On September 8, Chang was arrested for misappropriating W722 billion of company funds - some to bailout affiliates and W3.58 billion for personal use. He was sentenced to a seven year prison sentence (although would serve only 18 months).

A few days later Byun's court rejected Jinro's appeal.

At this point, it might look like the foreign creditors were well on top and had little to complain about. However, it was not that simple.

Chang's parting shot was delivered several months before his arrest, but it would prove significant. A few weeks before Jinro was put into receivership he orchestrated a deal whereby Jinro bought back W250 billion of secured debt (mostly from Hanvit Bank).

In M&A terms this was a classic defence mechanism, since in Korea the rights of secured creditors greatly prevail over those of the unsecureds (such as Goldman and Morgan Stanley). The secured debtors can normally control negotiations.

The plan was to then sell these secured bonds to Taihan Electric Wire, a low growth company, with a lot of cash. The foreign creditors suspected that family-controlled Taihan was in league with Chang. Rumours were rife that the respective families had close connections.

The new receiver of Jinro (who carried a business card with the title Chairman and CEO) was the court-appointed, Lee Won. In his first days in the job he signed a document authorizing the sale to Taihan, leaving the foreign creditors livid. It would be the start of an acrimonious relationship, both with Lee Won and Taihan.

Goldman and the foreign creditors turned their attention to the other domestic creditors. That's because aside from Goldman and Morgan Stanley, the creditor committee contained seven Korean institutions and a majority voting principle was in place.

Most of the Korean creditors were initially hostile, and keener to work out some sort of rescheduling - rather than agree with the foreign creditors that a sale of the business was essential. The receiver, Lee Won was also against the idea of an M&A transaction.

The foreign creditors now began lobbying hard and explaining their plans. With Chang in jail the nationalistic atmosphere quietened, making their job slightly easier.

The first breakthrough was the conversion of local creditor DITC, which came to understand the economic rationale. Other local creditors - with the exception of Taihan - gradually followed.

The majority of creditors were soon pushing for Lee Won's replacement, as they saw few signs of improvement under his watch. The employees of Jinro also started to come on side. They wrote letters to the court that questioned his abilities and asking that he be sacked.

By April 2004, they got their way, and Lee Won was replaced by You Kwang Park. At last, the foreign creditors felt they had someone they could work with. Park was ex-World Bank and immediately saw what needed to be done. He brought in a new auditor, and set about cleaning up the accounts.

Under his tenure the EBITDA would improve from around W127 billion to W250 billion in 2004, with 2005 forecasts closer to W300 billion - making a vast difference to the eventual valuation of Jinro when it was sold. Some of this could be accounted for by a price hike, but most was through cost control measures and the eradication of what the foreign creditors had always suspected was dubious accounting.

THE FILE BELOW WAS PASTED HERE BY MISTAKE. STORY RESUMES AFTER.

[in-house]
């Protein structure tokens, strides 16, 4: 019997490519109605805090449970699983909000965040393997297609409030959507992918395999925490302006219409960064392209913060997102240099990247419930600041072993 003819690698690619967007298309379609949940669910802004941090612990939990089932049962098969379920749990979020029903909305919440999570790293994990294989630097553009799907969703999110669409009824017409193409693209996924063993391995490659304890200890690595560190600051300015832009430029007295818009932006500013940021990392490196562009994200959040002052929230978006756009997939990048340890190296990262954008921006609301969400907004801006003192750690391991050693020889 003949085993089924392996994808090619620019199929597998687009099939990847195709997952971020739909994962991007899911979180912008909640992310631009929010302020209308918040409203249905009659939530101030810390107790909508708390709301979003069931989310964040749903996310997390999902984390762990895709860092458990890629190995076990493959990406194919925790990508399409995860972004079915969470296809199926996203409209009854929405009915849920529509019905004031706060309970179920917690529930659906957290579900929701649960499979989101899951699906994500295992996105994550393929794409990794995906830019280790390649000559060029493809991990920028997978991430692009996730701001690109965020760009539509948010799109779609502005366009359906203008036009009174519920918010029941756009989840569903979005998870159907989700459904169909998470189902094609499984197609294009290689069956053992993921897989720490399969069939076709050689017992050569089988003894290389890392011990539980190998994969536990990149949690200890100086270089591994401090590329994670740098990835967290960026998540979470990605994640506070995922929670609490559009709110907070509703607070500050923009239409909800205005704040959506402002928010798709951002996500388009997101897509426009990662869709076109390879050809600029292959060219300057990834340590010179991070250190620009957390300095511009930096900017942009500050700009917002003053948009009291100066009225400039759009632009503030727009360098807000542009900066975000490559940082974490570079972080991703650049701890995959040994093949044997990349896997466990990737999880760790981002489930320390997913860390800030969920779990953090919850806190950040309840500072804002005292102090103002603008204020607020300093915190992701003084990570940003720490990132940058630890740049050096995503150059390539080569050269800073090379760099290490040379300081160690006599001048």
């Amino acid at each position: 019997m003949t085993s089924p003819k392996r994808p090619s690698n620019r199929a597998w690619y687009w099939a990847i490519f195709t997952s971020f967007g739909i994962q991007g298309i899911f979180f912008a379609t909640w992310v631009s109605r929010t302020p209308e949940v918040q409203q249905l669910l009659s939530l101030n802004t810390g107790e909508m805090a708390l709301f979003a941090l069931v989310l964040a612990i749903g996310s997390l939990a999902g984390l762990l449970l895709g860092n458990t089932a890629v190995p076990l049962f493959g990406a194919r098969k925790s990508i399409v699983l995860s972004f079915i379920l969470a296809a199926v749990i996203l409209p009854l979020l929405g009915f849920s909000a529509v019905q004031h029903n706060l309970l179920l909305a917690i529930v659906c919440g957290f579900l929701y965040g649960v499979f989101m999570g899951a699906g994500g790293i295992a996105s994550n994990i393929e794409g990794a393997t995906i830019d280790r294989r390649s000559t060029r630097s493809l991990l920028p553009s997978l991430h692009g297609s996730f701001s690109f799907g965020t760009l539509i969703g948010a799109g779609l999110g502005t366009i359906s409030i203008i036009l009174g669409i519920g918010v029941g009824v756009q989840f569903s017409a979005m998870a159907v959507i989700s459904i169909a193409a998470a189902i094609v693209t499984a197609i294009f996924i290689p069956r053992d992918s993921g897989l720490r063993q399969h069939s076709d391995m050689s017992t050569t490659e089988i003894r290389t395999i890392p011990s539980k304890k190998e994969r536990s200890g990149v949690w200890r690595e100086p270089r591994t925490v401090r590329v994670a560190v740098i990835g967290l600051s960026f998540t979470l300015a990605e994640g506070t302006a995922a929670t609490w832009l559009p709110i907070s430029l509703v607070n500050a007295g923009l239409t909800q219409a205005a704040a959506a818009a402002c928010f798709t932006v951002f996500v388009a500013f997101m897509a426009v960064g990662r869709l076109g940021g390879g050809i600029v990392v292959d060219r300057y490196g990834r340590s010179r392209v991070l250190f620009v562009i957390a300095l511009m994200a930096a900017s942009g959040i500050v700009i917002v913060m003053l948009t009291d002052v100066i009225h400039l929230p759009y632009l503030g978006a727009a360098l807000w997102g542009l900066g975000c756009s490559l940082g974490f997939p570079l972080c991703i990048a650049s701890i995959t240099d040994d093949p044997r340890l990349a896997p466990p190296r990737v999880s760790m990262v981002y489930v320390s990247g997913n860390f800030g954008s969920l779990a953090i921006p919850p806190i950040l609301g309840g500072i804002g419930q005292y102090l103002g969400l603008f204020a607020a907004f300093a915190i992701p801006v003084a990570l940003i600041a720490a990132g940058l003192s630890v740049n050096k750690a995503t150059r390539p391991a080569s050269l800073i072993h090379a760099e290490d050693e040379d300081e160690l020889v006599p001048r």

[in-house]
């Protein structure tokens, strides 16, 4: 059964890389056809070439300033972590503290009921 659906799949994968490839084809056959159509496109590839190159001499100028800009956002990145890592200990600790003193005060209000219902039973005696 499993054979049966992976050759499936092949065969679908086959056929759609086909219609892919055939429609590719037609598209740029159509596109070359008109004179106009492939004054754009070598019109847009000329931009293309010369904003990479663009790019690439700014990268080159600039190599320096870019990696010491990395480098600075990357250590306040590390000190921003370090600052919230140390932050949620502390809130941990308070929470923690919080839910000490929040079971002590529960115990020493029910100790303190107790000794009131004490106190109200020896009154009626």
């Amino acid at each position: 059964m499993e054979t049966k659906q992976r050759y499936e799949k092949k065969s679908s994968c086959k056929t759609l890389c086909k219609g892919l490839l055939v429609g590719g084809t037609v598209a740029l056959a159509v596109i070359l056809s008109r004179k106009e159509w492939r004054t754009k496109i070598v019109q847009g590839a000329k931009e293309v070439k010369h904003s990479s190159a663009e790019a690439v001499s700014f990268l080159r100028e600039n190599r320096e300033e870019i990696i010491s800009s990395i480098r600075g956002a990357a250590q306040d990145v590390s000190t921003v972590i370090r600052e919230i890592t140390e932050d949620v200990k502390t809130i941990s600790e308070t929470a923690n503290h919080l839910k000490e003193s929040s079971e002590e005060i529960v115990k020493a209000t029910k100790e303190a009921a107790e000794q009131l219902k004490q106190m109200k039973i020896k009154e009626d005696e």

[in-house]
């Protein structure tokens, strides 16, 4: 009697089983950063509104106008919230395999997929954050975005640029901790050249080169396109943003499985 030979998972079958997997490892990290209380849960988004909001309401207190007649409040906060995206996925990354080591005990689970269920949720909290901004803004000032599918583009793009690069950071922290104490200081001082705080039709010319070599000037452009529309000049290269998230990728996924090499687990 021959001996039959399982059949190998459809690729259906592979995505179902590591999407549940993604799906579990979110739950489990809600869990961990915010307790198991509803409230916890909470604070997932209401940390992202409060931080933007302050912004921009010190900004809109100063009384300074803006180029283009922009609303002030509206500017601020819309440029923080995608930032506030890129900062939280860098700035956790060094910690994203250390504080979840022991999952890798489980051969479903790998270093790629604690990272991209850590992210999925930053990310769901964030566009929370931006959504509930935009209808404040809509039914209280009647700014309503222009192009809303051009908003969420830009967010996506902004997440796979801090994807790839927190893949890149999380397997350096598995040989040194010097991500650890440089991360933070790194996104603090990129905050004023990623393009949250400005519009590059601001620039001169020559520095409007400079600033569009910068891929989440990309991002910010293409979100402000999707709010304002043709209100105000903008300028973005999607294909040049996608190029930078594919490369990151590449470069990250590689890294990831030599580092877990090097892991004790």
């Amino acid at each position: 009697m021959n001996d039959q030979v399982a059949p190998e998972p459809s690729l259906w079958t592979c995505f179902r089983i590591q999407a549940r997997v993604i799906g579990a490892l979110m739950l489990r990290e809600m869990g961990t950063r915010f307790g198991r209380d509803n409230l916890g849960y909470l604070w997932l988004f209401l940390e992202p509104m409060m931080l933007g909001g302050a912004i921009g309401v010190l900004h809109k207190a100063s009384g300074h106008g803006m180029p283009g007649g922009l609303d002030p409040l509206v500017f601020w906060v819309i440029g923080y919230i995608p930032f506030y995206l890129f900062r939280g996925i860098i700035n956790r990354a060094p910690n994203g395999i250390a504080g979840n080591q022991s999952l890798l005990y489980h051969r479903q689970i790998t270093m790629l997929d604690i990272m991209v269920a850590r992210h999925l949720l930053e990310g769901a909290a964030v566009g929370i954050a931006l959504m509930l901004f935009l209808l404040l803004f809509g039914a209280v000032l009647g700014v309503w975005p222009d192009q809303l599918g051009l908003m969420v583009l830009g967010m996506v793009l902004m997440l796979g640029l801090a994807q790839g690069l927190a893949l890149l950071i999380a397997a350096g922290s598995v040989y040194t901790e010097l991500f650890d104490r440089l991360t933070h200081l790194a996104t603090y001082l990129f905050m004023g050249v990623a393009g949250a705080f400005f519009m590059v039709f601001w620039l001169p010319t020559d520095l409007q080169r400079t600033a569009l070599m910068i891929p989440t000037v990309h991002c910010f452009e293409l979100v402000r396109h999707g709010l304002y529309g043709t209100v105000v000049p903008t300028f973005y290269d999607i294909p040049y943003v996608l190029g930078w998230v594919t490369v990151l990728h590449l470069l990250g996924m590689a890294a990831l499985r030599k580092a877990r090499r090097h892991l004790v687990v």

Park was also financially-incentivized by the court. He would be paid $250,000 if a sale took place.

The foreign creditors now realised that the managers of Jinro - in the tier beneath Chang's now departed inner circle - were very competent. Many actually welcomed the new regime, relishing the improvements in the financials and started to put together new plans to expand in China.

A new era

In April 2004, Chang's equity was wiped out. This was the product of a lengthy discussion that had begun the previous December in the court.

Typically in Korea, the court issues a restructuring plan and it is implemented in a fairly unquestioning way. Again, in a first, the foreign creditors - primarily Goldman - challenged the court plan and put forward its own. Initially there was a sense of horror that the gauche Americans were yet again causing trouble.

Then the economics hit home. The court plan was promising creditors a return of 50 cents in the dollar, while Goldman's was proposing 150 cents.

A series of lengthy negotiations ensued, and the court played off Taihan against the unsecured creditors. (Taihan had already proposed a deal to buy Jinro for W1.3 trillion, and was still the major secured creditor.)

However, Taihan's leverage as the secured creditor was not as strong as in former restructuring situations in Korea. That's because Jinro had begun to generate a lot of cash (around $500 million) thanks to superior management. That meant Taihan's exposure was already covered, and so its creditor rights were accordingly relegated beneath those of the unsecured creditors - who still had to get their money back.

Likewise the foreign creditors knew that if all else failed, they had the legal right to swap their debt into equity. At this point foreigners comprised 71% of the unsecured debt, with Deutsche Bank having become a major buyer too.

Hence, after protracted negotiations, a plan was agreed that was a compromise between the original court plan and Goldman's - the first time such a thing had happened in Korea.

This saw the unsecured creditors get 66% of Jinro's equity - with the remainder being kept by the existing shareholders (except Chang). And, in another first for Korea, the new plan stipulated that an M&A transaction would take place - as opposed to the more usual option of simply rescheduling debt and ordering a creditor haircut.